Sports Betting Legislation Under Consideration in Missouri & Maryland
As local legislative sessions begin nationwide, the U.S. is poised to add several states to the growing list of jurisdictions where sports betting is legal, regulated, and taxed.
Since May of 2018 – when the U.S. Supreme Court overturned a federal ban on sportsbooks outside of Nevada – 13 states have launched legal sports wagering industries. Six more states have passed laws to the same effect which are awaiting implementation, but that group could easily grow by double this year as the sports betting gold rush continues in earnest.
Missouri and Maryland have promising sports betting bills circulating through their respective state legislatures. According to proponents of the industry in those states, 2020 could be the year sportsbooks – both of the brick and mortar and online / mobile variety – are approved.
And while the odds might be stacked against sports betting in Ohio at the moment, supporters in the Buckeye State continue to pursue the path to gambling industry modernization.
Momentum Building in Missouri with Several Bills on the Docket
As football fans in Missouri await their beloved Kansas City Chiefs’ first Super Bowl appearance in 50 years, local interest in sports betting has never been higher.
State representative Wes Rogers (D-18) knows that fact well, and as he told the FOX-4 KC news station, the various sports betting bills introduced to begin the 2020 session have broad bipartisan support.
“Sports gambling is pretty straightforward; you let the casinos build the books, you start taking bets, you start generating tax revenue, and then you’re bringing something to the white market which is already rampant on the black market.”
Rogers also revealed his personal preference for comprehensive legislation which allows for both in-person and online / mobile wagering:
“In a really good sports gambling bill, you would include both the brick and mortar sports books at the casinos and the mobile platform.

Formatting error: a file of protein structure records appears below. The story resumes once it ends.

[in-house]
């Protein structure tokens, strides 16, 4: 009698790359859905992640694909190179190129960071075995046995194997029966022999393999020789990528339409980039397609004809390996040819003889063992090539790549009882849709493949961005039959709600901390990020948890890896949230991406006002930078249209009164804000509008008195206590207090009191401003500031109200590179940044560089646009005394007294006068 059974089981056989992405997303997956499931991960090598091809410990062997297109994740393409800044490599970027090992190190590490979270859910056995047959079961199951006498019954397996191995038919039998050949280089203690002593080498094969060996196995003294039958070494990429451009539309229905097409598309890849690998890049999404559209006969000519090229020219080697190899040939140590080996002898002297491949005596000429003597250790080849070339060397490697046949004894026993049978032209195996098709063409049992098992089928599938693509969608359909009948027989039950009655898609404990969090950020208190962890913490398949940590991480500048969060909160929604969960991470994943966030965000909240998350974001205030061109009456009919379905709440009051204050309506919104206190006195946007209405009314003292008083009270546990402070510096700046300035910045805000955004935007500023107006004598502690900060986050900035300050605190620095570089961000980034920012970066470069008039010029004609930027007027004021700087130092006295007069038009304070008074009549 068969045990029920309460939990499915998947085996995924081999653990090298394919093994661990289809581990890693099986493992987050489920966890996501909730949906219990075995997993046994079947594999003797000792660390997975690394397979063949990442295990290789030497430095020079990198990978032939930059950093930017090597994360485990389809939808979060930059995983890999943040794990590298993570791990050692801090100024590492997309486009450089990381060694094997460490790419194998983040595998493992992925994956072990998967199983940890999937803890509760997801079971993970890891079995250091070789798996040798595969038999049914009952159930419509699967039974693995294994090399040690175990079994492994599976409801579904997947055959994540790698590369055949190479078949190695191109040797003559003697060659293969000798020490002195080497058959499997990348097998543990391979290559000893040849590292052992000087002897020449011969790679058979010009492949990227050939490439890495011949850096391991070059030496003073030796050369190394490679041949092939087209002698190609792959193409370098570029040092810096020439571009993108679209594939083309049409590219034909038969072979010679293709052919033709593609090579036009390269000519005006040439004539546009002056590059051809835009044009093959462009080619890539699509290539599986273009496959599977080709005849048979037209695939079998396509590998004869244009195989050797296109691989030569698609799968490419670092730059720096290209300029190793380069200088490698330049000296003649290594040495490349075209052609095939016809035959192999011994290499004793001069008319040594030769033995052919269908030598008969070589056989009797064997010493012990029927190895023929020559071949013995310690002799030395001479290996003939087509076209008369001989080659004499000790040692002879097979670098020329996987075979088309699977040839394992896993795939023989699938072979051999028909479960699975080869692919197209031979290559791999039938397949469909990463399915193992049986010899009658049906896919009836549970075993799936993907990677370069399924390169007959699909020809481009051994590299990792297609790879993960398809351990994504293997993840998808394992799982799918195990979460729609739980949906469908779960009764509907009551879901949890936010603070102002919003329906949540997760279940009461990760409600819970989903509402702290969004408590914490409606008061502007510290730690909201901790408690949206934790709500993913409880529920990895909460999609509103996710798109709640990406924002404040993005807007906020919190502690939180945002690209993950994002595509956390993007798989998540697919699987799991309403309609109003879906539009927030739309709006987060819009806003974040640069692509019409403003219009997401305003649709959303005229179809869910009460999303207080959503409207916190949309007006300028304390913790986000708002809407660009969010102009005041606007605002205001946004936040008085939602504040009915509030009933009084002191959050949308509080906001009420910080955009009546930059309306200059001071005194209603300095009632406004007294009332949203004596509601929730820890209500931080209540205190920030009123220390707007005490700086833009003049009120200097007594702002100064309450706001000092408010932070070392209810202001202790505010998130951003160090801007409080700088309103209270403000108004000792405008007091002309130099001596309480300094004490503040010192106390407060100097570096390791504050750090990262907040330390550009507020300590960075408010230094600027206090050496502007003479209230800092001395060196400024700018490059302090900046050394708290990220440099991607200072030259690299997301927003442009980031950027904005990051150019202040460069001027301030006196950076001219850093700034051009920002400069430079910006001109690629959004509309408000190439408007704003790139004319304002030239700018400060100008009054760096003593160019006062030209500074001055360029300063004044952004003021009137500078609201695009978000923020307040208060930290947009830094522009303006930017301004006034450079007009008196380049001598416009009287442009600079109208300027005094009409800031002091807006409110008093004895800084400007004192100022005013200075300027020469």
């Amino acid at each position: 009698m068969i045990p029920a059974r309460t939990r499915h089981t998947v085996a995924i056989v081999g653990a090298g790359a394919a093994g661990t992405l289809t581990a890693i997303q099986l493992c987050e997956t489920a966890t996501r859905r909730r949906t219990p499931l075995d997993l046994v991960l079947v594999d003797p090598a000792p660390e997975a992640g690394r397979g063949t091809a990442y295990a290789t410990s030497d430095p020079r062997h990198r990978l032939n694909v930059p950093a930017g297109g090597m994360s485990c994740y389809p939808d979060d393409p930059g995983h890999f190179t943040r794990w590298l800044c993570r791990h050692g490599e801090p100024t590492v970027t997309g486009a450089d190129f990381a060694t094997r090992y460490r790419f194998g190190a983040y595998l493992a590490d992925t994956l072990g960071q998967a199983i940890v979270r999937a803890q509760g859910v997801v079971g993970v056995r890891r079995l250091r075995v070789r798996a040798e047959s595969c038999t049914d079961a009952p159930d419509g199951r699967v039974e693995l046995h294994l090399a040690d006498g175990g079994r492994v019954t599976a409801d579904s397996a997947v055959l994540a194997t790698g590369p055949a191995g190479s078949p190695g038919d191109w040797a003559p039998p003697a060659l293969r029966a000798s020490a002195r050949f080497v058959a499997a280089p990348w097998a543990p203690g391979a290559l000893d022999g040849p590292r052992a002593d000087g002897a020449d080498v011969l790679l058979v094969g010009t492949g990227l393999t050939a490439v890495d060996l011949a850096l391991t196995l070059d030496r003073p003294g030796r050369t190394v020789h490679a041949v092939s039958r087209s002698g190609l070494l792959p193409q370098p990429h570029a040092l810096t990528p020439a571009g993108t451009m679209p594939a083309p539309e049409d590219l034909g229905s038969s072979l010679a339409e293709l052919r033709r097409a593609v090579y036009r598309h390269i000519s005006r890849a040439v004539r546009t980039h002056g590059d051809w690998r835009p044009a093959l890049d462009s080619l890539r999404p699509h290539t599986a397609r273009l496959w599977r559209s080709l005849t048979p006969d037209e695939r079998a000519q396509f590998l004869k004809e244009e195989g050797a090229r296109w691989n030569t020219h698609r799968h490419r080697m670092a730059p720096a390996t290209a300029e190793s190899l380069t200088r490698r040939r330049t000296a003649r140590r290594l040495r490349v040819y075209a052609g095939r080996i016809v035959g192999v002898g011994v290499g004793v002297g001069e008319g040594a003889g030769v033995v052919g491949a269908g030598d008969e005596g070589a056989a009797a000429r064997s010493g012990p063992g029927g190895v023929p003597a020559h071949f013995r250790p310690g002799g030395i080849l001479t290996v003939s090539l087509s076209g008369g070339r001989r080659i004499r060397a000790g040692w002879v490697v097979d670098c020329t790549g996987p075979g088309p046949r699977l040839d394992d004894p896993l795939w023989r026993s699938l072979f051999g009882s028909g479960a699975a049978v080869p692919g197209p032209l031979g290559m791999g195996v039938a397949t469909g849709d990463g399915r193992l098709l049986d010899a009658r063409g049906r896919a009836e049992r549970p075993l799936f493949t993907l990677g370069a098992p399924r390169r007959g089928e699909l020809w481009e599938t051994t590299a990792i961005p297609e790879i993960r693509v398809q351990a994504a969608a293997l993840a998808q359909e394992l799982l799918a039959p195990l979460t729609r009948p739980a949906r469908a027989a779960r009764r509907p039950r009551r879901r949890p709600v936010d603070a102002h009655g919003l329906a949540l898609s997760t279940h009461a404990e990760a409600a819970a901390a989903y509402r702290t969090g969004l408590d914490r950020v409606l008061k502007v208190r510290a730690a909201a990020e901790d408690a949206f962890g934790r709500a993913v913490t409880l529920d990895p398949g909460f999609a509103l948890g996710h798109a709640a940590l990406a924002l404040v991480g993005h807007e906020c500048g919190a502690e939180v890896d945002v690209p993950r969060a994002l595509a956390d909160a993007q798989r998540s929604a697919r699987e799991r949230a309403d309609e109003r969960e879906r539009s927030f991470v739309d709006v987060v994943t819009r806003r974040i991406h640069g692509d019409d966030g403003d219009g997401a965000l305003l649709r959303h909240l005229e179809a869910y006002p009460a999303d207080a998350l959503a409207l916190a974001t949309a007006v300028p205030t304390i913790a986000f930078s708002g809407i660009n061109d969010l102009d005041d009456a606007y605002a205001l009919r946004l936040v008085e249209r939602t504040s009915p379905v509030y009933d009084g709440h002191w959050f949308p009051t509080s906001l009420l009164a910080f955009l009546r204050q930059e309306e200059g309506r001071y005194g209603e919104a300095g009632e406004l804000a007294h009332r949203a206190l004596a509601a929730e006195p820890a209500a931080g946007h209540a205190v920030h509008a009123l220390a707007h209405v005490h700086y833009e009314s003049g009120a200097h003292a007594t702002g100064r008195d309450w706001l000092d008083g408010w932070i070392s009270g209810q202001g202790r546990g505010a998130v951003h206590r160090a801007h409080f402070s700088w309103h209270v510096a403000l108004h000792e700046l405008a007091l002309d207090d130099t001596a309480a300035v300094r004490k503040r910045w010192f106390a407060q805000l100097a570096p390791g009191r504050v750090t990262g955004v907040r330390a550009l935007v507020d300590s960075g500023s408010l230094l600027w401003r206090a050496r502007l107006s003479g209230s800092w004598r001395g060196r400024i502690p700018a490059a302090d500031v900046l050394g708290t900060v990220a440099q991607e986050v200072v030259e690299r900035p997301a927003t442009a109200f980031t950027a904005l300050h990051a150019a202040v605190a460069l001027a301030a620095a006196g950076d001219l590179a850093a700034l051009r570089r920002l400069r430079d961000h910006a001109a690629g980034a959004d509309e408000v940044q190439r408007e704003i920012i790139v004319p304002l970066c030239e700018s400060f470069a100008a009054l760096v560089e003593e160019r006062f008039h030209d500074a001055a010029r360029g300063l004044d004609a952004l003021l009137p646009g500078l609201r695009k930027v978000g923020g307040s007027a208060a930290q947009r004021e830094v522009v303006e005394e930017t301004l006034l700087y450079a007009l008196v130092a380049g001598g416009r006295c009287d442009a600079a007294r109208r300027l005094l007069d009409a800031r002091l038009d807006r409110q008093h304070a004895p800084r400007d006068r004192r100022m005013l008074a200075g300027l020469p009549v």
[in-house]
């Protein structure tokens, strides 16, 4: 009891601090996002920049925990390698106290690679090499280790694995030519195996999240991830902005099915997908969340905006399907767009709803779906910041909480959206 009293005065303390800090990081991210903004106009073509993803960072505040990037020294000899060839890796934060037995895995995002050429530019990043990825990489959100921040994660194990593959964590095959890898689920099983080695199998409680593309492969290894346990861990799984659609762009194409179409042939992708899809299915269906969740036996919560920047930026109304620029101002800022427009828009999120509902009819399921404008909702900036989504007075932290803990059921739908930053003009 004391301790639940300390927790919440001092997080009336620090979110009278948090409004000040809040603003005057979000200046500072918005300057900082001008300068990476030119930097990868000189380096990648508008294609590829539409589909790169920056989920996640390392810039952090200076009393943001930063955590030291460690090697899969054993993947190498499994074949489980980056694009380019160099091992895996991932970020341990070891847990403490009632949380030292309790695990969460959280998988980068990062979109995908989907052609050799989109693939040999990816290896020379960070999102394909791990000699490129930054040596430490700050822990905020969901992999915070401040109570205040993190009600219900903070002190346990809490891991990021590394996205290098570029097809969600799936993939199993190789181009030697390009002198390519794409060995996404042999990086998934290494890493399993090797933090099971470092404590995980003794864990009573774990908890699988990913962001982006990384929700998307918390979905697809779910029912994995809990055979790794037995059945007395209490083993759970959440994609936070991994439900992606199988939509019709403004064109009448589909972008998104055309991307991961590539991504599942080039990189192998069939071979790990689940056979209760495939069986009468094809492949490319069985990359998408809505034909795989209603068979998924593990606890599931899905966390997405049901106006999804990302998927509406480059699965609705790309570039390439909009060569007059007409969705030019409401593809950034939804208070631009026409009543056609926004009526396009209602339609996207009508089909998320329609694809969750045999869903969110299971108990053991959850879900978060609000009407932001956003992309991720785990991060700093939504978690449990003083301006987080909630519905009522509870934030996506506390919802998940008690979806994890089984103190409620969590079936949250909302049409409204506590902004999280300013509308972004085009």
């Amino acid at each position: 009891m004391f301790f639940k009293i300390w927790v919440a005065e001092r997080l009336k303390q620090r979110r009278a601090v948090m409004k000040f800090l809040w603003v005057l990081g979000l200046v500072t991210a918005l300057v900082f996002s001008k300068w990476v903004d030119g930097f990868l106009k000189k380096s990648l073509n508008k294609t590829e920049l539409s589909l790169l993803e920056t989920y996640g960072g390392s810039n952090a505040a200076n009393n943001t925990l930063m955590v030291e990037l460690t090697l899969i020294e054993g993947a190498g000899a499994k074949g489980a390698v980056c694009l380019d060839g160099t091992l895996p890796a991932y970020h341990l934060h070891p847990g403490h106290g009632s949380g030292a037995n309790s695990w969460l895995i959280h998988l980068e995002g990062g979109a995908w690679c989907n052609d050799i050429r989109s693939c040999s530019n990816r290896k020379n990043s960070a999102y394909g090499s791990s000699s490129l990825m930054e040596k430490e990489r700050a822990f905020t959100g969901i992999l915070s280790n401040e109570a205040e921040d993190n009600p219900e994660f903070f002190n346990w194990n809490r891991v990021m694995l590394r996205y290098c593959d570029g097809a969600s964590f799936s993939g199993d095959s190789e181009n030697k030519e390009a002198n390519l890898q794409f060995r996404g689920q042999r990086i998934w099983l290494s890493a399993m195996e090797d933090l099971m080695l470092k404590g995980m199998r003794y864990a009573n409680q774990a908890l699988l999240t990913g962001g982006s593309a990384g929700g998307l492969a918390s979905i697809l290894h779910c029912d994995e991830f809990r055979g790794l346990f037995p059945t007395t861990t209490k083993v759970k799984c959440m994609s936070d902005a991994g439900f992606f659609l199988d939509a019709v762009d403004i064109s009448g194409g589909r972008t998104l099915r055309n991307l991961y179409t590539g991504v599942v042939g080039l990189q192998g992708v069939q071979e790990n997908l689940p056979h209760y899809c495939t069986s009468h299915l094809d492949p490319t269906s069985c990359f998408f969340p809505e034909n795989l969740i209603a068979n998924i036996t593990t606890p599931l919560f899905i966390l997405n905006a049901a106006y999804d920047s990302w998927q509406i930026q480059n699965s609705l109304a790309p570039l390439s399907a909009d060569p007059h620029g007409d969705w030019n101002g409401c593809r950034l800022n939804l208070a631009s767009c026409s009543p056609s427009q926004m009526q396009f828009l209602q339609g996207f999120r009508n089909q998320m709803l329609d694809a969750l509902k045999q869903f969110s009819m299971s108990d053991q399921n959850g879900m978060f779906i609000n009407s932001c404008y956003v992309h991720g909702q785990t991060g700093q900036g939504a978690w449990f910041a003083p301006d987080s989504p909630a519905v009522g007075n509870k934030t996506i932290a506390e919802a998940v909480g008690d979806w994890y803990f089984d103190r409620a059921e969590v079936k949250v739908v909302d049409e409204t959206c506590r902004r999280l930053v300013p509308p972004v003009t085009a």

And that also opens up sports gambling to places in the state where they’re not going to have access to a casino.”
In Maryland, legislators largely agree that a regulated sports betting market will be created sooner or later. Nonetheless, the preferred venue for legal sportsbooks is still a matter of debate as lawmakers decide between casinos or horseracing tracks.
As he told the WBAL-TV 11 news station, state senator Craig Zucker (D-14) backs a casino-based model in which local gambling halls are free to partner with major online / mobile operators:
“This is really sort of the next phase of gaming, when you are looking at millennials and making it more accessible to the modern age of Marylanders.”
Ask state delegate Eric Ebersole (D-12), however, and the proper location for sportsbooks in Maryland should be historic horseracing tracks like the 150-year old Pimlico Race Course:
“This gives people more locations to do it. We also think it will increase our revenue.”
Sports Betting Optimism in the Air Despite Doubtful 2020 Outlook in Ohio
Ohio is bordered by five states, and all of them – Pennsylvania, Michigan, West Virginia, Indiana, and Kentucky – have either launched or legalized sports betting.
In a similar stalemate to Maryland, lawmakers remain divided between two prospective statewide regulatory agencies – the Ohio Casino Control Commission (OCCC) and the Ohio Lottery Commission (OLC).
State Senate President Larry Obhof (R-22) has an ally in Governor Mike DeWine with both supporting the OCCC model.
House Speaker Larry Householder (R-72) prefers an OLC regulatory scheme which would allow non-casino operators like sports bars, restaurants, bowling alleys, and fraternal organizations to offer sports wagering services.